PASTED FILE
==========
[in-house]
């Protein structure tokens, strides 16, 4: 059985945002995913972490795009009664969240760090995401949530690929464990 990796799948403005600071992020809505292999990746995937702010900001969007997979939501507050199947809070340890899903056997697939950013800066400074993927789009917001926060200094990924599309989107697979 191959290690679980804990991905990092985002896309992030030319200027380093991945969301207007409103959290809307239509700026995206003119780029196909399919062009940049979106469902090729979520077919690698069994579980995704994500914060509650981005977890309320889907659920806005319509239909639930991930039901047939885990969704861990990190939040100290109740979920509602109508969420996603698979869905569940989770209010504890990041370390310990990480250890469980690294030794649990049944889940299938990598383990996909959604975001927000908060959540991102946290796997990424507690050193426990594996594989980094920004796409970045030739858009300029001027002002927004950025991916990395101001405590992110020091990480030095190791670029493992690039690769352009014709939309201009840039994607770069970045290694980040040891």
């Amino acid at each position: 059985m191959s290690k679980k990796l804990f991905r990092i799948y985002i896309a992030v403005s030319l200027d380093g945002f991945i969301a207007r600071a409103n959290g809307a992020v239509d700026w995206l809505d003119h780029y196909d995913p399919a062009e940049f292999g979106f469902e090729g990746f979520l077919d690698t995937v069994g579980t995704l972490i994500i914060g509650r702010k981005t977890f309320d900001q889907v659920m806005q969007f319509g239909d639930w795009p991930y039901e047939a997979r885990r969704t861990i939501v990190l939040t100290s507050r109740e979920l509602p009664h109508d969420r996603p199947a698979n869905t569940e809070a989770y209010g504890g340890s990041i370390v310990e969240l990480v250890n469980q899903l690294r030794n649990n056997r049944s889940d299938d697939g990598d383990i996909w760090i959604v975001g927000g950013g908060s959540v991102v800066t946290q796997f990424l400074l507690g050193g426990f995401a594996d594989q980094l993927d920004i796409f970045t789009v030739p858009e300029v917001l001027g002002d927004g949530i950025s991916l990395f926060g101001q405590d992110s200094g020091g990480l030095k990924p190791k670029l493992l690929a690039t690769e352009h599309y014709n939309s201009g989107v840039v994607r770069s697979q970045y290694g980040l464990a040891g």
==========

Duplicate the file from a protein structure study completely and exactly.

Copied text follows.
[in-house]
């Protein structure tokens, strides 16, 4: 059985945002995913972490795009009664969240760090995401949530690929464990 990796799948403005600071992020809505292999990746995937702010900001969007997979939501507050199947809070340890899903056997697939950013800066400074993927789009917001926060200094990924599309989107697979 191959290690679980804990991905990092985002896309992030030319200027380093991945969301207007409103959290809307239509700026995206003119780029196909399919062009940049979106469902090729979520077919690698069994579980995704994500914060509650981005977890309320889907659920806005319509239909639930991930039901047939885990969704861990990190939040100290109740979920509602109508969420996603698979869905569940989770209010504890990041370390310990990480250890469980690294030794649990049944889940299938990598383990996909959604975001927000908060959540991102946290796997990424507690050193426990594996594989980094920004796409970045030739858009300029001027002002927004950025991916990395101001405590992110020091990480030095190791670029493992690039690769352009014709939309201009840039994607770069970045290694980040040891």
């Amino acid at each position: 059985m191959s290690k679980k990796l804990f991905r990092i799948y985002i896309a992030v403005s030319l200027d380093g945002f991945i969301a207007r600071a409103n959290g809307a992020v239509d700026w995206l809505d003119h780029y196909d995913p399919a062009e940049f292999g979106f469902e090729g990746f979520l077919d690698t995937v069994g579980t995704l972490i994500i914060g509650r702010k981005t977890f309320d900001q889907v659920m806005q969007f319509g239909d639930w795009p991930y039901e047939a997979r885990r969704t861990i939501v990190l939040t100290s507050r109740e979920l509602p009664h109508d969420r996603p199947a698979n869905t569940e809070a989770y209010g504890g340890s990041i370390v310990e969240l990480v250890n469980q899903l690294r030794n649990n056997r049944s889940d299938d697939g990598d383990i996909w760090i959604v975001g927000g950013g908060s959540v991102v800066t946290q796997f990424l400074l507690g050193g426990f995401a594996d594989q980094l993927d920004i796409f970045t789009v030739p858009e300029v917001l001027g002002d927004g949530i950025s991916l990395f926060g101001q405590d992110s200094g020091g990480l030095k990924p190791k670029l493992l690929a690039t690769e352009h599309y014709n939309s201009g989107v840039v994607r770069s697979q970045y290694g980040l464990a040891g």